Web Accessibility Policy Making:
An International Perspective
This document is an excerpt from the G3ict White Paper “Web Accessibility Policy Making: An International Perspective,” (Revised Edition 2012) researched and edited by Nirmita Narasimhan of Centre for Internet & Society, India, in collaboration with accessibility and disability policy experts from around the world. The paper seeks to identify some of the initiatives and best practices which have been adopted by 14 countries and the European Union as a first step towards policy formulation for countries.
While Ireland has formulated several policies and programmes dealing with web accessibility for the disabled, there is no specific legislation that directly covers this area. Ireland has national guidelines on accessibility of IT products and services, which, in the specific case of web accessibility, essentially adopted or incorporated W3C WCAG 1.0 without substantive change. Applicability of guidelines is primarily to the public sector and is again not mandatory. The mechanism for monitoring is more recognition–based, with awards for excellence in ensuring accessibility certified by a third party audit. Ireland is a signatory to the UNCRPD but has not ratified it yet.
There is currently no Irish law that specifically covers the area of web accessibility, though accessibility is partly addressed by The Equal Status Act, Employment Equality Act and the Disability Act. In addition to disability discrimination legislation, various policies and programmes have been initiated over the years, such as “New Connections - A Strategy to realise the potential of the Information Society” and the “National Programme for Prosperity and Fairness” that deal directly with web accessibility for the disabled. Some of the Discrimination Legislations are as follows:
• The Employment Equality Act (1998):
The Act includes disability as one of the grounds of discrimination.
• The Equal Status Act (2000, 2004):
Subsection 4 of the Act defines discrimination affecting persons with disabilities in terms of access to services and includes “a refusal or failure by the provider of a service to do all that is reasonable to accommodate the needs of a person with a disability by providing special treatment or facilities, if without such special treatment or facilities it would be impossible or unduly difficult for the person to avail himself or herself of the service.” Thus, prima facie, the Act would appear to cover discrimination in the provision of online and web based services.
• The Disability Act (2005):
Sections 27 and 28 of the Act provides for services as well as communication being provided to a public body being accessible to persons with disabilities.
• NDA Code of Practice:
This directs public bodies to aim at achieving “Double-A level conformance with the Web Accessibility Initiative’s (WAI) Web Content Accessibility Guidelines” and advises public bodies to “build accessibility into the procurement process as a criterion” in order to meet the requirements of the Disability Act. The NDA has also issued the Public Sector Procurement Regulations 2006, which implement the EU Procurement Directive 2004/18/EC.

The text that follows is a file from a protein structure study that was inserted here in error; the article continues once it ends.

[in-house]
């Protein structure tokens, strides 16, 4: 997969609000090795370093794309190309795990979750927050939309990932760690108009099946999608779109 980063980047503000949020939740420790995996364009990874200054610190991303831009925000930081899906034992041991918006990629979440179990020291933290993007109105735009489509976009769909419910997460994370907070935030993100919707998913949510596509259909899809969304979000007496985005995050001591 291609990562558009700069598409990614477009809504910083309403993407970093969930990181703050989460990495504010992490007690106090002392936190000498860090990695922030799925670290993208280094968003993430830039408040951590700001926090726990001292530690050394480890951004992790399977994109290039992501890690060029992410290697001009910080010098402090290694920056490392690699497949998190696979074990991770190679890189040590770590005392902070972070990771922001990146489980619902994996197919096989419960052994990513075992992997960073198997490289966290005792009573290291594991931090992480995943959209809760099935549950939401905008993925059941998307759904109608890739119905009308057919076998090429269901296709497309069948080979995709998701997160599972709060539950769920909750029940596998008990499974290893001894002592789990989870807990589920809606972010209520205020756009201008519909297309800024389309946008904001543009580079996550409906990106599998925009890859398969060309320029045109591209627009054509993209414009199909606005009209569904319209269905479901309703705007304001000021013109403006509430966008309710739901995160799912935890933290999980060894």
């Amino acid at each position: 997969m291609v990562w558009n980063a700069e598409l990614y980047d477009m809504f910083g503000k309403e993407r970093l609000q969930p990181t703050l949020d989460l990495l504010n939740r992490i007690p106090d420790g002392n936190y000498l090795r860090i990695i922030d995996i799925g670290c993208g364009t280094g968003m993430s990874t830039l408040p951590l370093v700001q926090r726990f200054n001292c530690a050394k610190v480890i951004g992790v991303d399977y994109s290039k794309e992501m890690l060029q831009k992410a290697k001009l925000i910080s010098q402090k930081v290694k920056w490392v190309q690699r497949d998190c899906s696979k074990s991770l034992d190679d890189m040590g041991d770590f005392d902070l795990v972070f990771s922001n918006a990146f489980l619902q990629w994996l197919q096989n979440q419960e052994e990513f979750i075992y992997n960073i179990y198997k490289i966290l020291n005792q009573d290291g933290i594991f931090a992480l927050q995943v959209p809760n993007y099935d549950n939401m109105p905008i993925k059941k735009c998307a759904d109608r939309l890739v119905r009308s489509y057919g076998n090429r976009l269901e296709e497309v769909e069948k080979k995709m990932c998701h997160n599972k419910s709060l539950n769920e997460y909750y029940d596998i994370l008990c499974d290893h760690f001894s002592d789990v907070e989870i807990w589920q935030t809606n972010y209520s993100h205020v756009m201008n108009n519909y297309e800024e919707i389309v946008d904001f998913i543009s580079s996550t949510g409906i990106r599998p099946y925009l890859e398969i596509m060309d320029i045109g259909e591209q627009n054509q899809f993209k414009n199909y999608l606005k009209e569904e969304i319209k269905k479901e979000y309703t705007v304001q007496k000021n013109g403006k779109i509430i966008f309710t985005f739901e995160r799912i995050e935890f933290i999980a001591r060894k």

2. Compliance with WCAG
The document “New Connections - A Strategy to realize the potential of the Information Society” recommended the adoption of WAI Level II Guidelines. The Code of Practice also directs public bodies to aim at achieving “Double-A level conformance with the Web Accessibility Initiative’s (WAI) Web Content Accessibility Guidelines”.
The National Disability Authority has published national guidelines on accessibility of IT products and services. In the specific case of web accessibility, they essentially adopted or incorporated W3C WCAG 1.0 without substantive changes. The guidelines, based on WCAG 1.0, were provided to help make web sites easy to understand and use.
The policies and documents refer to public sector websites. In addition, these are only recommendations and are not mandatory.
4. Protocol for Evaluating and monitoring:
Complaints under laws on “Employment Equality” and “Equal Status” are dealt with (in the first instance) by the Equality Tribunal. The National Disability Authority has developed an Excellence Through Accessibility award that can be given to public sector organizations on successful completion of a third party audit. The criteria for the award cover three areas – building access, quality customer services and accessibility of ICT, which includes websites. The NDA has a role in monitoring complaints with the Disability Act and Code of Practice. However, this is currently done through public bodies filling out a survey. The section dealing with web accessibility is essentially a self declaration of conformance with WCAG. The Disability Act requires each public body to have an “Enquiry Officer” through whom any complaints under the Act are dealt with in the first instance. Complainants not satisfied with the outcome are entitled to bring a complaint to the office of the Ombudsman.5. Links:
“New Connections - A Strategy to realize the potential of the Information Society"
IT Accessibility Guidelines
Web Accessibility in Ireland